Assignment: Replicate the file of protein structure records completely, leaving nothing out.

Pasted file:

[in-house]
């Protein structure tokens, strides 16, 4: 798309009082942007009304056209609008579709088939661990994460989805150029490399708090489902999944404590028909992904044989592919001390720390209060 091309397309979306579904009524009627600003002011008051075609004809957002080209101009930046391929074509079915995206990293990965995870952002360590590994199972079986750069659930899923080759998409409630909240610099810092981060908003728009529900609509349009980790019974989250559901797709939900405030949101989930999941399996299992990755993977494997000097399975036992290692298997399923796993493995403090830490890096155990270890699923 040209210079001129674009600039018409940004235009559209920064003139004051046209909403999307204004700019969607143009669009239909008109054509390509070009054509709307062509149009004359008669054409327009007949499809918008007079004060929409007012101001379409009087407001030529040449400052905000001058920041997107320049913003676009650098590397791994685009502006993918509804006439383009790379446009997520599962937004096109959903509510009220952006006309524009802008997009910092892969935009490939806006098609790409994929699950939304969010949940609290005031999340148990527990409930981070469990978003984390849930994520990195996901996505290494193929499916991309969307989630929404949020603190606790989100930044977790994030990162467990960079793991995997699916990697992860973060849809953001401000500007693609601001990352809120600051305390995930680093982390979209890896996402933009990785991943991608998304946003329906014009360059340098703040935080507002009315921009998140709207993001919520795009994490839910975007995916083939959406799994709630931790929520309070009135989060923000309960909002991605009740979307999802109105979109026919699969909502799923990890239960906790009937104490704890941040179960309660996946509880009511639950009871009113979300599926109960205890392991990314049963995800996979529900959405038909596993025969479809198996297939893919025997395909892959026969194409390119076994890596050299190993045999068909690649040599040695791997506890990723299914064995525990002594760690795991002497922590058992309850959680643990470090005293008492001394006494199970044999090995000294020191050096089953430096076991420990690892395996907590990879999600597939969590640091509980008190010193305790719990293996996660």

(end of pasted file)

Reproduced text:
[in-house]
């Protein structure tokens, strides 16, 4: 798309009082942007009304056209609008579709088939661990994460989805150029490399708090489902999944404590028909992904044989592919001390720390209060 091309397309979306579904009524009627600003002011008051075609004809957002080209101009930046391929074509079915995206990293990965995870952002360590590994199972079986750069659930899923080759998409409630909240610099810092981060908003728009529900609509349009980790019974989250559901797709939900405030949101989930999941399996299992990755993977494997000097399975036992290692298997399923796993493995403090830490890096155990270890699923 040209210079001129674009600039018409940004235009559209920064003139004051046209909403999307204004700019969607143009669009239909008109054509390509070009054509709307062509149009004359008669054409327009007949499809918008007079004060929409007012101001379409009087407001030529040449400052905000001058920041997107320049913003676009650098590397791994685009502006993918509804006439383009790379446009997520599962937004096109959903509510009220952006006309524009802008997009910092892969935009490939806006098609790409994929699950939304969010949940609290005031999340148990527990409930981070469990978003984390849930994520990195996901996505290494193929499916991309969307989630929404949020603190606790989100930044977790994030990162467990960079793991995997699916990697992860973060849809953001401000500007693609601001990352809120600051305390995930680093982390979209890896996402933009990785991943991608998304946003329906014009360059340098703040935080507002009315921009998140709207993001919520795009994490839910975007995916083939959406799994709630931790929520309070009135989060923000309960909002991605009740979307999802109105979109026919699969909502799923990890239960906790009937104490704890941040179960309660996946509880009511639950009871009113979300599926109960205890392991990314049963995800996979529900959405038909596993025969479809198996297939893919025997395909892959026969194409390119076994890596050299190993045999068909690649040599040695791997506890990723299914064995525990002594760690795991002497922590058992309850959680643990470090005293008492001394006494199970044999090995000294020191050096089953430096076991420990690892395996907590990879999600597939969590640091509980008190010193305790719990293996996660």